Over the years, there have been only a handful of "sax 'n' strings" recordings that have entered into the pantheon of jazz classics. The old Verve recording of Charlie Parker with strings is surely one of them, as is Art Pepper's Winter Moon and Stan Getz' idiosyncratic Focus (with Getz improvising in real time over spiky abstract pieces composed by Eddie Sauter). Most of the rest tend to fall into the broad amorphous category of "mood music," either because of the saxophone player's imaginative limitations, or because of the generic nature of the string arrangements - or both. But this new recording by John Surman can confidently take its place within the company of Parker, Adams and Getz. On Coruscating, Surman both writes for -- and plays with -- a string quartet, and he also involves bassist Chris Laurence, who is a member of Surman's regular jazz quartet, as a fifth stringed instrument. Surman plays his usual combination of baritone and soprano saxes, plus bass and contrabass clarinets. The short opening piece, "At Dusk," has Surman improvising thoughtfully over moody, modal chords from the strings, evoking an "early music" atmosphere which is revisited later on "Winding Passages." These pieces may suggest to some listeners Jan Garbarek's blockbuster collaboration a few years ago with the Hilliard Ensemble, the strings in this instance taking the place of the Ensemble's voices. But although there 's an emotional consistency to the CD, Surman avoids the kind of stylistic uniformity favored by someone like Garbarek, who tends to develop themes and run with them. So other tracks on Coruscating have a decidedly modern sound, and a piece such as "Stone Flower," for example, has such a strong melodic content that it could almost have been lifted from a Cole Porter or Irving Berlin songbook. At other times, Surman seems to adopt aspects of the modern classical vocabulary, especially in the second half of the program, introducing the occasional jagged rhythmic thrust, or some late romantic dissonance, or a touch of chromatic instability. It's not as if Surman is flaunting his mastery of the string quartet medium and saying "OK, here's my Haydn tribute, and here's my Bartok tribute, etc., etc." But he's a skilled enough writer and arranger that he's not just falling back on some generic string quartet licks, and he also realizes, consciously or unconsciously, that he'll have a more interesting result if he doesn't strive too hard for stylistic consistency. Considerable development takes place even within some pieces, such as "An Elusive Shadow," as Surman begins with avant gardish explorations of the contrabass clarinet's lower register, accompanied by quivering, agitated strings, and then evolves into a new and more conventional theme for the strings, and finally begins some serious improvising against the theme.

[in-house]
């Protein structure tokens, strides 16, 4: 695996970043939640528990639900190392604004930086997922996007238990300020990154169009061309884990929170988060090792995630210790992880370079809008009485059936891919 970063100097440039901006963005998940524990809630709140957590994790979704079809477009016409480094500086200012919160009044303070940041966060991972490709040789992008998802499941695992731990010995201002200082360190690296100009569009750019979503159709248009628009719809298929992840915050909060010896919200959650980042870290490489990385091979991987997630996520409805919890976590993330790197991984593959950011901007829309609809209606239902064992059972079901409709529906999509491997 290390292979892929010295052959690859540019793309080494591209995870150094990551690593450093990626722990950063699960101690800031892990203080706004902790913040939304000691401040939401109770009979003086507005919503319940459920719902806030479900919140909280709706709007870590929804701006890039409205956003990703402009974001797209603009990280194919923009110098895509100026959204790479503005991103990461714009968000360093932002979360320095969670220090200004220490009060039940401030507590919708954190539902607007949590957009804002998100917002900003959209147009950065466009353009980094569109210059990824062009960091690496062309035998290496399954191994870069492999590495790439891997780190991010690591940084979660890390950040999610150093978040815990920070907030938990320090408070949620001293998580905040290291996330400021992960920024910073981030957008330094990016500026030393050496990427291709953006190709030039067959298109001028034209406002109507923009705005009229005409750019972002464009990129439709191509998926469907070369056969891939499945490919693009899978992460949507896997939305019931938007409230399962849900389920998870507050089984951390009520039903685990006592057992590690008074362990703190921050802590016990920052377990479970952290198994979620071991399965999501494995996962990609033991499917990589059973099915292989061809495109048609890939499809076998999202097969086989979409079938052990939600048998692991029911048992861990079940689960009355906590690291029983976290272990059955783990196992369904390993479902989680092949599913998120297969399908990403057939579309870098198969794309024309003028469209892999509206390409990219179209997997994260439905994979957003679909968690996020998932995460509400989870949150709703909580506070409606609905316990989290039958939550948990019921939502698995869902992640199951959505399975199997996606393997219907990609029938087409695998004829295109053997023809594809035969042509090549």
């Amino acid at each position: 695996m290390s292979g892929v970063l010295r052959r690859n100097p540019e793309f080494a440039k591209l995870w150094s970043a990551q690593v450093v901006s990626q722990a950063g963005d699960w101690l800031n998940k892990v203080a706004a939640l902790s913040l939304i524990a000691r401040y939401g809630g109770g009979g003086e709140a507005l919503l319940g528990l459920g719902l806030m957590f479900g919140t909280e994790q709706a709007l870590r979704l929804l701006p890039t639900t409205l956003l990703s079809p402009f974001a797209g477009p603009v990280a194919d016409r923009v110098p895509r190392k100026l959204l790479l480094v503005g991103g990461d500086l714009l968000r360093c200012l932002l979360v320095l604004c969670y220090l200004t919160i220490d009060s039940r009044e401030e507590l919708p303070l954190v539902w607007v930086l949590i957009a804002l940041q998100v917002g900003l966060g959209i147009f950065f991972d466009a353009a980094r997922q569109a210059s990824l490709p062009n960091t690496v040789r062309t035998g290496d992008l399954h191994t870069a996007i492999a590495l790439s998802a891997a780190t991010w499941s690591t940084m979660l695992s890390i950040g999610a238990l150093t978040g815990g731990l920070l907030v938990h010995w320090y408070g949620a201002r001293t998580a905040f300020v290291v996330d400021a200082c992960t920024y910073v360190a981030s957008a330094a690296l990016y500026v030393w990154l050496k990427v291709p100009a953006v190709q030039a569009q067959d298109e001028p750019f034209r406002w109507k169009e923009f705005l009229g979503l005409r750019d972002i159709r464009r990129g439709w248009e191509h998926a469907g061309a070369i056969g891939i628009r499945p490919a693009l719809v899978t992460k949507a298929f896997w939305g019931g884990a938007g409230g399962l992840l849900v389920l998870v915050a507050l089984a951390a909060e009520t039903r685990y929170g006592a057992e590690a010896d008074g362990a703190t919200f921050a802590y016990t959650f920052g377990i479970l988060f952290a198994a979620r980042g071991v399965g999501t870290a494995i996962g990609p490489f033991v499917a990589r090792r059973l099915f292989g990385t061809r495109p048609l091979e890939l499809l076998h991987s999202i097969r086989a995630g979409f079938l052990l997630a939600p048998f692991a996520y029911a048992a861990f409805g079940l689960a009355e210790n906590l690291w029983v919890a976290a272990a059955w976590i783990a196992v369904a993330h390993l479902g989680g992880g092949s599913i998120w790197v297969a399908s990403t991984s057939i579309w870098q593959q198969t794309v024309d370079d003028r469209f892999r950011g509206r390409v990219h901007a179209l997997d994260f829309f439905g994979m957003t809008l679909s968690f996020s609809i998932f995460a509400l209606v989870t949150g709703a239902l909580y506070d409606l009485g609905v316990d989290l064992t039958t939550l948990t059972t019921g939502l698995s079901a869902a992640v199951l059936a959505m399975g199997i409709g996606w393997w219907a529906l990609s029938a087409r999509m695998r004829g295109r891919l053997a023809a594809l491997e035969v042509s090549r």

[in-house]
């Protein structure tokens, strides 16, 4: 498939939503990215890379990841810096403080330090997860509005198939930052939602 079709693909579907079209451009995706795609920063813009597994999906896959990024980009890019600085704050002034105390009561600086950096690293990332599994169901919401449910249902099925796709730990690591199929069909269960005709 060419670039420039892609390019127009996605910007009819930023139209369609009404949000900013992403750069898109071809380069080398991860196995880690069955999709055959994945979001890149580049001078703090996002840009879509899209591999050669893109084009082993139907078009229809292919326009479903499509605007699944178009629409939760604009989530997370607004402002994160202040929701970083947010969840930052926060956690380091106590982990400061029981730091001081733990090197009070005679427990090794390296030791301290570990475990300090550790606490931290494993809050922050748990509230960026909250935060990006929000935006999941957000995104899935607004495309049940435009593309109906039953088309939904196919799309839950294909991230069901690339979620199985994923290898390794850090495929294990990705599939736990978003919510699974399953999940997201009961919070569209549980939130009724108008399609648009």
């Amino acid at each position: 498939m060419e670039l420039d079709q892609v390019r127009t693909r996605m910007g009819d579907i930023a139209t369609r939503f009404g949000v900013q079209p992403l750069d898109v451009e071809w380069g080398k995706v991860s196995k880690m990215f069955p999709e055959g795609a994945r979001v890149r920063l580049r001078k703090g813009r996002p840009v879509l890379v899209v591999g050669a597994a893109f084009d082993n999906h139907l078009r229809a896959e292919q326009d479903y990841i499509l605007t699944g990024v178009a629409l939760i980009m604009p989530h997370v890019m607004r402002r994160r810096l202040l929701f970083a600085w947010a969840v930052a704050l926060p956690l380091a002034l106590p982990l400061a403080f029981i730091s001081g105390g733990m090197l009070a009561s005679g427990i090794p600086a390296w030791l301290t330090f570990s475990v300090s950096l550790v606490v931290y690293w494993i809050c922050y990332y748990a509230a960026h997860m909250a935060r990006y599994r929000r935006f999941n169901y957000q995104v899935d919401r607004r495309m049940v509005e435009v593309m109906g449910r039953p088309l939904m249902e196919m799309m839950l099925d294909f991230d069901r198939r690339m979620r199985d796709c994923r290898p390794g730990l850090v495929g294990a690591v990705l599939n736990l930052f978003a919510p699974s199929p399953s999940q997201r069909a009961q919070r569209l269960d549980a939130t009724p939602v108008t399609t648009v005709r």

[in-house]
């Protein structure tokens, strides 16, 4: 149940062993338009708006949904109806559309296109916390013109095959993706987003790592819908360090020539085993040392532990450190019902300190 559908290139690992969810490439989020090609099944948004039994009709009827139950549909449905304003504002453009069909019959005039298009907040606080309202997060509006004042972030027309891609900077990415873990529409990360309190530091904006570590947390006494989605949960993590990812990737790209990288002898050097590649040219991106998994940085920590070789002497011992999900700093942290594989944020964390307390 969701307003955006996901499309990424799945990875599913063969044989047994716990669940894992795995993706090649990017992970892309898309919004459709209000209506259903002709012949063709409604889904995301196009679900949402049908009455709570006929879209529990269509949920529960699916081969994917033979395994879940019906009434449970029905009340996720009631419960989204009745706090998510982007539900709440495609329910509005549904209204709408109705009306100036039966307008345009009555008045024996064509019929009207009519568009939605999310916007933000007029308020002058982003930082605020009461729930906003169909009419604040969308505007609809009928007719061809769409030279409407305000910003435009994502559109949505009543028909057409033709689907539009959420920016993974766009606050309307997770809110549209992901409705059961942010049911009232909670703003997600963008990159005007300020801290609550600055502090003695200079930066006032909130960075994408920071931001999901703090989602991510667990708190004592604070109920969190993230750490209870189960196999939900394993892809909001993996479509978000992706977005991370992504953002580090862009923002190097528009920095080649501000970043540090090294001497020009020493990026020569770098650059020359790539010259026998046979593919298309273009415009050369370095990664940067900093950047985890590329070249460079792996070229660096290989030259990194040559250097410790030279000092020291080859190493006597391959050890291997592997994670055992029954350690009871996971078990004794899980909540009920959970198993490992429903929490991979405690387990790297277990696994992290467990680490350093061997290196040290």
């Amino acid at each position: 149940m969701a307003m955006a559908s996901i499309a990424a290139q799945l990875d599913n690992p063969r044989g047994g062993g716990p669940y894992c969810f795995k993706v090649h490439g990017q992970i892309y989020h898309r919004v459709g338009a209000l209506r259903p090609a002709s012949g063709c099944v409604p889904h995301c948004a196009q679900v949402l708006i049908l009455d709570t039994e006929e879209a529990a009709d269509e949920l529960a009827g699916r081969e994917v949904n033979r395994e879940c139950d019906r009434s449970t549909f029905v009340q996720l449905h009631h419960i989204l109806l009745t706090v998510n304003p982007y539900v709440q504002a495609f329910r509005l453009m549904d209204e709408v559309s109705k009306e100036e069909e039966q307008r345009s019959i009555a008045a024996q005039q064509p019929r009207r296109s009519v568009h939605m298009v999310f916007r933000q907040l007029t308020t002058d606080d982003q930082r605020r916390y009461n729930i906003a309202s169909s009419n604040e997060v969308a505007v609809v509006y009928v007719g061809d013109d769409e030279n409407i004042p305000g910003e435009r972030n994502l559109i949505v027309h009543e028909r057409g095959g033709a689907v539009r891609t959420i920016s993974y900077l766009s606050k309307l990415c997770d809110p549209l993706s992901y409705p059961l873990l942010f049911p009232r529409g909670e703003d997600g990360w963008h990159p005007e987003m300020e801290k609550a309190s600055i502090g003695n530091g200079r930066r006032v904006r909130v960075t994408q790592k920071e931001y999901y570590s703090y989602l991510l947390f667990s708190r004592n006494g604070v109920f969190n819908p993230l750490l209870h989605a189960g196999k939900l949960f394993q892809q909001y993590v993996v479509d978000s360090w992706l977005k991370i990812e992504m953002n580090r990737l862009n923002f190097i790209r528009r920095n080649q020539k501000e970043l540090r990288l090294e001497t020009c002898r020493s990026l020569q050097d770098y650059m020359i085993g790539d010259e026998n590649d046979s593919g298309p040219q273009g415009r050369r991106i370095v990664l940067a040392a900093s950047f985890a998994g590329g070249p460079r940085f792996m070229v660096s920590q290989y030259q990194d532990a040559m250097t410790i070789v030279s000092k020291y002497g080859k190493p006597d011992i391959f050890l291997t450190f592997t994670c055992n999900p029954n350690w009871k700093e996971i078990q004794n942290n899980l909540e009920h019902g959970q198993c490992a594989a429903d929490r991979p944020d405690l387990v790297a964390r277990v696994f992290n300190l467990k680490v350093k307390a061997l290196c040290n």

Some other pluses on this CD are, first of all, the prominent role occupied by Surman's bass player, who has a number of fine solos, playing double and triple time against the strings on "Dark Corners," and also serving as a third voice throughout the CD, echoing Surman's lines on some pieces and following the quartet on others. Surman also breaks out individual string voices from time to time, allowing a violin or viola, for example, to launch into a counterpoint theme and work again the prevailing grain of a piece. As for Surman himself, his own solos are never really overpowering, but rather weave nimbly in and out of the riffs and melody lines being played by the strings. Surman's horns rise to occasional climaxes and crescendos, and his growly baritone can be delightfully expressive, but like the mature, confident musician he is, Surman is much more interested in the overall effect of the music than in making a bravura personal statement. He's already been there and done that. I've played this CD a lot over the past several weeks, and I can attest to its substantial staying power. Even after repeated spins, I find that I'm obtaining considerable pleasure from the twists and turns of the music, and the interplay of the musicians.
© bill tilland

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